Speaking of the TMZ post, I have to say it was probably my first "We're not in Kansas anymore" moment since moving to LA from Chicago in April. When you live in the Midwest, the stuff on TMZ might as well take place on Jupiter. That's how strange and otherworldly some of that stuff is. But suddenly, there was the ab machine I use nearly everyday. There were the barbells I use, the pictures of the trainers on the wall -- all serving as the backdrop for celebrity pseudo-news.

I've been around world-class athletes in clubhouses, dressing rooms and locker rooms in a reporter capacity and it was never extraordinary because they were in their element. But seeing Ron Artest at the gym will probably always throw me off a little.

Sort of like bumping into a couple of roosters on the way to your car.


During last night's Yankees-Twins game, all intrepid YES reporter Kimberly Jones was trying to do was interject a little flavor of Target Field into the broadcast.

The plan was so simple. They'd cut to her report about a pork chop on a stick during a Jim Thome at-bat. She'd talk about the delicious fare the stadium is serving and throw it back to the booth.

But danger loomed close by, in the form of a beer-fueled man so hungry for both meat and attention that he had no problem taking a bite of a three-inning old prop pork chip on live television.

Sure, ballpark prices are a bit out of control, but this seems a little desperate.
argentina-soccer-sex.jpgWhen handicapping next month's World Cup, it's important to have all the information available. To that end, it's almost my duty to report that members of the Argentina squad have been given the go-ahead to have sex during the tournament.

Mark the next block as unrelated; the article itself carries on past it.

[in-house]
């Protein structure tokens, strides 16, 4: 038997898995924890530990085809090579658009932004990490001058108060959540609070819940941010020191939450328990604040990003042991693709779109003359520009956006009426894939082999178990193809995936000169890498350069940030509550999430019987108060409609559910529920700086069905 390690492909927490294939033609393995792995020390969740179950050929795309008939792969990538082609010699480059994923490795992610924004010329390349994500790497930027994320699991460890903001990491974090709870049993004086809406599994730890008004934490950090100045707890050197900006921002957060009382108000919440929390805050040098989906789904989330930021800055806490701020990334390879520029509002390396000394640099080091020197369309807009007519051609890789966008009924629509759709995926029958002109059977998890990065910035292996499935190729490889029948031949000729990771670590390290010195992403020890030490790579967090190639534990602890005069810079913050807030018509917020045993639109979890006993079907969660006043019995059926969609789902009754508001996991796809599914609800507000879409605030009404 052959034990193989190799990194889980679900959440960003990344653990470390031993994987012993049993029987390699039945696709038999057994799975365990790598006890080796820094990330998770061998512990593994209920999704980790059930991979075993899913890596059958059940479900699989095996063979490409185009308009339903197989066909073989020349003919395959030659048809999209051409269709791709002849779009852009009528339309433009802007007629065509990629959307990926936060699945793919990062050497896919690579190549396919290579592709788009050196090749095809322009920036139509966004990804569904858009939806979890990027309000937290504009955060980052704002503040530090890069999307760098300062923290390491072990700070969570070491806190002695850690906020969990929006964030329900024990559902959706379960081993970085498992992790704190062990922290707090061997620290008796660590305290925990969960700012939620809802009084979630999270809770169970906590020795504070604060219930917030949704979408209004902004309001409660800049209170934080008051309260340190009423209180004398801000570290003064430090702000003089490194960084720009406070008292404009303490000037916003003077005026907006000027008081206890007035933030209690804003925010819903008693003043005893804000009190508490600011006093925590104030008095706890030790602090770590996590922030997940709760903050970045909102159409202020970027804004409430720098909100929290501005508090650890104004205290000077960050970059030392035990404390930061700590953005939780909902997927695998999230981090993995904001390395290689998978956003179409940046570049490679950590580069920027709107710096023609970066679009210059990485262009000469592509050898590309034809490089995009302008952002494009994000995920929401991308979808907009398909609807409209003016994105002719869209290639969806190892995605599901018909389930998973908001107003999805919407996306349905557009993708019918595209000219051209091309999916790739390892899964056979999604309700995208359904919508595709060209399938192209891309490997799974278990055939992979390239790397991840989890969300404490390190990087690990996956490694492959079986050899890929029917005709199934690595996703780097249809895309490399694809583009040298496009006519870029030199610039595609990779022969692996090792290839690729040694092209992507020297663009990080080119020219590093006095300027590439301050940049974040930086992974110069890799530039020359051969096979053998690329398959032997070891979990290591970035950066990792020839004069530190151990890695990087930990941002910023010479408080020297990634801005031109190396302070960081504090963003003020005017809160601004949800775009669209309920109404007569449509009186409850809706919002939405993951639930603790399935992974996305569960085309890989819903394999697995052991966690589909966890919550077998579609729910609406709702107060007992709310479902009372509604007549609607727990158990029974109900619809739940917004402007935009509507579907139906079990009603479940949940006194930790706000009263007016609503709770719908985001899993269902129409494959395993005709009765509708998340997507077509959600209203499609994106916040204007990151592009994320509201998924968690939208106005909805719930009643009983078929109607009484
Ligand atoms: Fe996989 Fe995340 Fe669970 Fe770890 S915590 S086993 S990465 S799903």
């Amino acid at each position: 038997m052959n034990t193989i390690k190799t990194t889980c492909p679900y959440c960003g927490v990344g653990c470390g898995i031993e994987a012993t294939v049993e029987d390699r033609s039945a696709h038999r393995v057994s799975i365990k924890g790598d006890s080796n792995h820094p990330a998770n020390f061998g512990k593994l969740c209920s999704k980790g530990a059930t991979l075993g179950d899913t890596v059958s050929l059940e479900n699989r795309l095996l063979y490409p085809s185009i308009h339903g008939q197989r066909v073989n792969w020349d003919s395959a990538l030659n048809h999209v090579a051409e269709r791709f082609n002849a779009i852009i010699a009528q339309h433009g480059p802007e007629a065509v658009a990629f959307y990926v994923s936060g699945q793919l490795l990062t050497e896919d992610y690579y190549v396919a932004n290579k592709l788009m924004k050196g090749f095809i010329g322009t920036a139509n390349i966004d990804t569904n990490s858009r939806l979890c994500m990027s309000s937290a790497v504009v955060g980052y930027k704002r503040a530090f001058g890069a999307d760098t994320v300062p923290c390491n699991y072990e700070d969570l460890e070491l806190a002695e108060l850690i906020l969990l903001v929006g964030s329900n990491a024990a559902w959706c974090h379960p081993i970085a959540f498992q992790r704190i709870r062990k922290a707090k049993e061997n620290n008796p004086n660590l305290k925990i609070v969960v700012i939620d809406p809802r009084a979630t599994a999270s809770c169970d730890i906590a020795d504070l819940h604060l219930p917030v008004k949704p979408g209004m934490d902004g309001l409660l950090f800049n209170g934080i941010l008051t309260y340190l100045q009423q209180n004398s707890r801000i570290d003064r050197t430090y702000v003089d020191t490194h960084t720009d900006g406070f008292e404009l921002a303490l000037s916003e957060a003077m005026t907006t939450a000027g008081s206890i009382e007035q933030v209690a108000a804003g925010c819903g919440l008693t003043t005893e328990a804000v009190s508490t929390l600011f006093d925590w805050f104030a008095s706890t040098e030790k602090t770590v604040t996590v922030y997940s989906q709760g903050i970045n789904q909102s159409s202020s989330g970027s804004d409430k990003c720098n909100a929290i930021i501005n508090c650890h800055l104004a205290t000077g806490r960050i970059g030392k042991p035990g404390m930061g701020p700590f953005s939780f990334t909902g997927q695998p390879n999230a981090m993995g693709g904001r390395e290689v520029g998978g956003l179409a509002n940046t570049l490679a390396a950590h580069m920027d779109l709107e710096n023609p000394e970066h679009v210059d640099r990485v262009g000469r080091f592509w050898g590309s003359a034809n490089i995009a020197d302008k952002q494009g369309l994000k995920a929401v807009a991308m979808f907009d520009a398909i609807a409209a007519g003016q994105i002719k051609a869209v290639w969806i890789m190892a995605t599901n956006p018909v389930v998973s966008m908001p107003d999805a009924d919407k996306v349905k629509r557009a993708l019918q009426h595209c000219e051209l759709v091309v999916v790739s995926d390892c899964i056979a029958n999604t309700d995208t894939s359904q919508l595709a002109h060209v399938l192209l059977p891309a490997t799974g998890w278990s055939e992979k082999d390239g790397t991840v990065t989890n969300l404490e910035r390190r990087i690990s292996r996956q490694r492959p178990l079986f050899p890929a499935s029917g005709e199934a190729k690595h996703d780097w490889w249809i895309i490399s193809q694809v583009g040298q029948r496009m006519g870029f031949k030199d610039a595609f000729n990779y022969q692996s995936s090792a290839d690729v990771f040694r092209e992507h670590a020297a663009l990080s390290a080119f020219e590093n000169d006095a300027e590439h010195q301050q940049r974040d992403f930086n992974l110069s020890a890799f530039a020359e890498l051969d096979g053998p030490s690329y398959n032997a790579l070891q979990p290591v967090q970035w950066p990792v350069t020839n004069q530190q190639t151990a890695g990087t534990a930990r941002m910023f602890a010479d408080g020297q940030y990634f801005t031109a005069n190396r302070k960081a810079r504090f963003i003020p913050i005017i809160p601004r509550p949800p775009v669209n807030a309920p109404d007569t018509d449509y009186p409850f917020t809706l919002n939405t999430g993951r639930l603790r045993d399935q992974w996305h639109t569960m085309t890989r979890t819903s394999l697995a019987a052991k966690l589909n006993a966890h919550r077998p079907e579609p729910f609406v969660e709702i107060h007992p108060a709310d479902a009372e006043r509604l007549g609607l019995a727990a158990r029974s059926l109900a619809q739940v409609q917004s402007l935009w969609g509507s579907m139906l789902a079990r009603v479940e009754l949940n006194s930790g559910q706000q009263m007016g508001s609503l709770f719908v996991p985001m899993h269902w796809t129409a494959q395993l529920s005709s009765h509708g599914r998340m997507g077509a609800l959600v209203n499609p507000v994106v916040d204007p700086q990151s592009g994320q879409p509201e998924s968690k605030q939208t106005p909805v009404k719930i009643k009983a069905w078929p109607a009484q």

The team's doctor, Donato Villani, said players can get their loving on with their regular partners, because, hey, they're human.

"The players can have sex with their wives and girlfriends during the World Cup," he said on Radio Del Plata. "Players are not Martians."

"But," he added, "it should not be at 2 a.m. with champagne and Havana cigars."

 Yes, it's important to have boundaries.

Villano also gave eating barbecued beef and drinking a glass of wine his blessing. He just encouraged moderation.


For a moment, it looked like the Phoenix Suns were going to send Game 5 of the Western Conference finals into overtime with an improbable late-game run.

That was before Ron Artest hit a put-back as time ran out to give the Los Angeles a much-needed 103-101 win.

Artest rebounded a Kobe Bryant miss and banked in the decisive shot after missing two shots on the Lakers' previous possession.

"I missed a lot of layups during the regular season," Artest said. "I'm just staying with it and trying to stay focused and play my part, see what happens."

walker.jpg